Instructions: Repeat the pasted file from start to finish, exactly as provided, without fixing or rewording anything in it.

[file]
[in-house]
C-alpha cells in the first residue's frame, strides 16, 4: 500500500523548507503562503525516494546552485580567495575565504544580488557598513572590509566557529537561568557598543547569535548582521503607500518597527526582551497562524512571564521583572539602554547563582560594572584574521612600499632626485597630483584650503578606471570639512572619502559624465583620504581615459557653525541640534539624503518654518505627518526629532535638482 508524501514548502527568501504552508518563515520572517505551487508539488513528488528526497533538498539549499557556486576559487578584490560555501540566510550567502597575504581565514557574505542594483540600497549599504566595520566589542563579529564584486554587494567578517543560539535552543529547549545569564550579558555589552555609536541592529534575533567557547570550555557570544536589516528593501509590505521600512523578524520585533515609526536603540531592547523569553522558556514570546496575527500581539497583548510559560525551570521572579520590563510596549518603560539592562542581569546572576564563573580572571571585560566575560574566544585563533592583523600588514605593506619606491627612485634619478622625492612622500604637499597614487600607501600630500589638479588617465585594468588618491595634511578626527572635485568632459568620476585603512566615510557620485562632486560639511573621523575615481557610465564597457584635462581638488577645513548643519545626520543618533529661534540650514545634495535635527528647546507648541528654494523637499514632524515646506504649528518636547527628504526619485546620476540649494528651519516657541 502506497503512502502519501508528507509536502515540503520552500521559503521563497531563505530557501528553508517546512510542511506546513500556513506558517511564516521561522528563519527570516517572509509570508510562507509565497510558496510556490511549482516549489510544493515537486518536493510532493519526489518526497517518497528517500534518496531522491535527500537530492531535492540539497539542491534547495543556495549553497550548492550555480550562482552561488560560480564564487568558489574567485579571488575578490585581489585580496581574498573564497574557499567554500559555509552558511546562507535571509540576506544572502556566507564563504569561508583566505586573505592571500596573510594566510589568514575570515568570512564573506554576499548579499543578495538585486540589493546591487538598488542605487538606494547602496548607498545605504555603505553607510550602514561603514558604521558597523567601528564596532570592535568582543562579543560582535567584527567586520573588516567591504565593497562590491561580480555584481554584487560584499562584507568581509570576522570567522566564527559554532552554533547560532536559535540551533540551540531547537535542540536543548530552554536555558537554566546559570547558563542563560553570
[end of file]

[in-house]
C-alpha cells in the first residue's frame, strides 16, 4: 500500500523548507503562503525516494546552485580567495575565504544580488557598513572590509566557529537561568557598543547569535548582521503607500518597527526582551497562524512571564521583572539602554547563582560594572584574521612600499632626485597630483584650503578606471570639512572619502559624465583620504581615459557653525541640534539624503518654518505627518526629532535638482 508524501514548502527568501504552508518563515520572517505551487508539488513528488528526497533538498539549499557556486576559487578584490560555501540566510550567502597575504581565514557574505542594483540600497549599504566595520566589542563579529564584486554587494567578517543560539535552543529547549545569564550579558555589552555609536541592529534575533567557547570550555557570544536589516528593501509590505521600512523578524520585533515609526536603540531592547523569553522558556514570546496575527500581539497583548510559560525551570521572579520590563510596549518603560539592562542581569546572576564563573580572571571585560566575560574566544585563533592583523600588514605593506619606491627612485634619478622625492612622500604637499597614487600607501600630500589638479588617465585594468588618491595634511578626527572635485568632459568620476585603512566615510557620485562632486560639511573621523575615481557610465564597457584635462581638488577645513548643519545626520543618533529661534540650514545634495535635527528647546507648541528654494523637499514632524515646506504649528518636547527628504526619485546620476540649494528651519516657541 502506497503512502502519501508528507509536502515540503520552500521559503521563497531563505530557501528553508517546512510542511506546513500556513506558517511564516521561522528563519527570516517572509509570508510562507509565497510558496510556490511549482516549489510544493515537486518536493510532493519526489518526497517518497528517500534518496531522491535527500537530492531535492540539497539542491534547495543556495549553497550548492550555480550562482552561488560560480564564487568558489574567485579571488575578490585581489585580496581574498573564497574557499567554500559555509552558511546562507535571509540576506544572502556566507564563504569561508583566505586573505592571500596573510594566510589568514575570515568570512564573506554576499548579499543578495538585486540589493546591487538598488542605487538606494547602496548607498545605504555603505553607510550602514561603514558604521558597523567601528564596532570592535568582543562579543560582535567584527567586520573588516567591504565593497562590491561580480555584481554584487560584499562584507568581509570576522570567522566564527559554532552554533547560532536559535540551533540551540531547537535542540536543548530552554536555558537554566546559570547558563542563560553570